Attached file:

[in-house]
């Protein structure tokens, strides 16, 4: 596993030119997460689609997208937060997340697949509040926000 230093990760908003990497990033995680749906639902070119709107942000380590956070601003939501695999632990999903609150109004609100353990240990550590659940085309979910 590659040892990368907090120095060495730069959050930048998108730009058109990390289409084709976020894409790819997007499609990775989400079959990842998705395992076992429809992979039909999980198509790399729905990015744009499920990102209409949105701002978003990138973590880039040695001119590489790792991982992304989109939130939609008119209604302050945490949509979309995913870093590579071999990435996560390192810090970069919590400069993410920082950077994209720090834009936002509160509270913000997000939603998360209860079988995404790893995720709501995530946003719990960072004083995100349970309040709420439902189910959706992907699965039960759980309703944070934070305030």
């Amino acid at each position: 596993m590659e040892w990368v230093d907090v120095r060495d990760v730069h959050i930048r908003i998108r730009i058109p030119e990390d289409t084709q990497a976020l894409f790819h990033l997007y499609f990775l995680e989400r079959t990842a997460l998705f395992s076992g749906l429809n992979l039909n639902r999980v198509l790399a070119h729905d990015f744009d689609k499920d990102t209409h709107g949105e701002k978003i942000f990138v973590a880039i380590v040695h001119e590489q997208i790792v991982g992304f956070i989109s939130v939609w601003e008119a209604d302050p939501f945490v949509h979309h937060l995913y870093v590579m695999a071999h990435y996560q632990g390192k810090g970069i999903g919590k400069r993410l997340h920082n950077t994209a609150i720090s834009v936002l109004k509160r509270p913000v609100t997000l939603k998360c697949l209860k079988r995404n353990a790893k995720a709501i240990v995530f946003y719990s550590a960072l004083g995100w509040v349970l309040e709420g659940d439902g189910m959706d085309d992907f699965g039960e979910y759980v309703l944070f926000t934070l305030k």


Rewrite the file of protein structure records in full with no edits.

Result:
[in-house]
């Protein structure tokens, strides 16, 4: 596993030119997460689609997208937060997340697949509040926000 230093990760908003990497990033995680749906639902070119709107942000380590956070601003939501695999632990999903609150109004609100353990240990550590659940085309979910 590659040892990368907090120095060495730069959050930048998108730009058109990390289409084709976020894409790819997007499609990775989400079959990842998705395992076992429809992979039909999980198509790399729905990015744009499920990102209409949105701002978003990138973590880039040695001119590489790792991982992304989109939130939609008119209604302050945490949509979309995913870093590579071999990435996560390192810090970069919590400069993410920082950077994209720090834009936002509160509270913000997000939603998360209860079988995404790893995720709501995530946003719990960072004083995100349970309040709420439902189910959706992907699965039960759980309703944070934070305030």
């Amino acid at each position: 596993m590659e040892w990368v230093d907090v120095r060495d990760v730069h959050i930048r908003i998108r730009i058109p030119e990390d289409t084709q990497a976020l894409f790819h990033l997007y499609f990775l995680e989400r079959t990842a997460l998705f395992s076992g749906l429809n992979l039909n639902r999980v198509l790399a070119h729905d990015f744009d689609k499920d990102t209409h709107g949105e701002k978003i942000f990138v973590a880039i380590v040695h001119e590489q997208i790792v991982g992304f956070i989109s939130v939609w601003e008119a209604d302050p939501f945490v949509h979309h937060l995913y870093v590579m695999a071999h990435y996560q632990g390192k810090g970069i999903g919590k400069r993410l997340h920082n950077t994209a609150i720090s834009v936002l109004k509160r509270p913000v609100t997000l939603k998360c697949l209860k079988r995404n353990a790893k995720a709501i240990v995530f946003y719990s550590a960072l004083g995100w509040v349970l309040e709420g659940d439902g189910m959706d085309d992907f699965g039960e979910y759980v309703l944070f926000t934070l305030k």